'A person shall not be debarred from receiving education in any circumstances (whether by refusing him admission to a school, suspending his attendance or otherwise) on the grounds that, if he were not so debarred in those circumstances, he would not be adequately amenable to discipline by reason of his being a pupil exempt from corporal punishment by members of the staff for the purposes of section 1 of this Act.'.—[Mr. Dunn.]
§ Brought up, and read the First time.
§ The Parliamentary Under-Secretary of State for Education and Science (Mr. Bob Dunn)
I beg to move, That the clause be read a Second time.
§ Mr. Speaker
With this, it will be convenient to discuss the following amendments: Government amendments Nos. 7 and 13.
No. 22, in page 4, line 17, at end insert—'(1A) No headteacher of a school or responsible body as set out in subsection (1) above shall exercise any power he, or as the case may he it, may have to refuse a pupil admission to a school or suspend or expel a pupil from a school or from education provided in a school solely because the pupil is or may be exempt from corporal punishment.',Government amendments Nos. 26, 29, 33, 39, 47 to 49, and 51.
§ Mr. Dunn
I am delighted at long last to be at the Report stage of the Education (Corporal Punishment) Bill. Rather like the organisers of "Miss World", I should like to deal with Government amendment No. 29, Opposition amendment No. 22, new clause 6 and all the other amendments on the Order Paper. During the recent short recess, the hon. Member for Denton and Reddish (Mr. Bennett) and I have on many occasions thought about the Report stage. The Bill went through a very short and amicable Committee stage, with the help and support of all the parties represented on the Committee. It was a unique occasion of good will and harmony.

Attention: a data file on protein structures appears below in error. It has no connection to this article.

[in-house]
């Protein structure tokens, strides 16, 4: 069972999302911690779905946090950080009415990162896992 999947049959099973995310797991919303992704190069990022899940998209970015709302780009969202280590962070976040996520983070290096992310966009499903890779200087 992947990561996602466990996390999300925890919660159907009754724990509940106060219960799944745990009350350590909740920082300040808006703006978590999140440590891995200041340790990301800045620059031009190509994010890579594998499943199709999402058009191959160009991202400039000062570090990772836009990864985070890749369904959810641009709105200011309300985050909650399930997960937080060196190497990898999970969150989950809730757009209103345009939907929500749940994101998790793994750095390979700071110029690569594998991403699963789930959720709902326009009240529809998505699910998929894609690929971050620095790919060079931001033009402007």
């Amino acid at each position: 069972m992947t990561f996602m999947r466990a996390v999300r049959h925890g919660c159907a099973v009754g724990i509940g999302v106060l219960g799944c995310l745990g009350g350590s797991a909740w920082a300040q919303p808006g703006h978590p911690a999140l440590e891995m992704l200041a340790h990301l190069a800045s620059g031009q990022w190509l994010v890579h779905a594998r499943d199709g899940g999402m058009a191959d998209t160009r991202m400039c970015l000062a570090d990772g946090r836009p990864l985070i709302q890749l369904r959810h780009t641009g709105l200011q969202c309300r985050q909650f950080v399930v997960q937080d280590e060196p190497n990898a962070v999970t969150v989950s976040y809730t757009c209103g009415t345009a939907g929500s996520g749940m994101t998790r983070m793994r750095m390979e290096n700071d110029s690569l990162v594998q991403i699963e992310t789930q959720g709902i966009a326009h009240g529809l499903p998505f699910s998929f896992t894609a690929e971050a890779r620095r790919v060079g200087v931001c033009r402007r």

If I may deal initially with new clause 6 and the other amendments to which I have just referred, it was argued in Standing Committee that the Bill gave inadequate protection for an exempt pupil against unjust measures, including suspension and expulsion from school. The fear of members on both sides of the Standing Committee was that schools would seek to circumvent the effect of the legislation, either by refusing admission to a pupil whose parents were known to favour exemption or by suspending or expelling a pupil simply because he had exempted status. It is fair to say that no member of the Standing Committee claimed that exempt pupils should be immune from debarment from school, only that exempt pupils might be the target of unfair practice designed to thwart the wishes of parents. I believe the House will accept that that is a fair though short interpretation of the views of members on both sides of the Committee.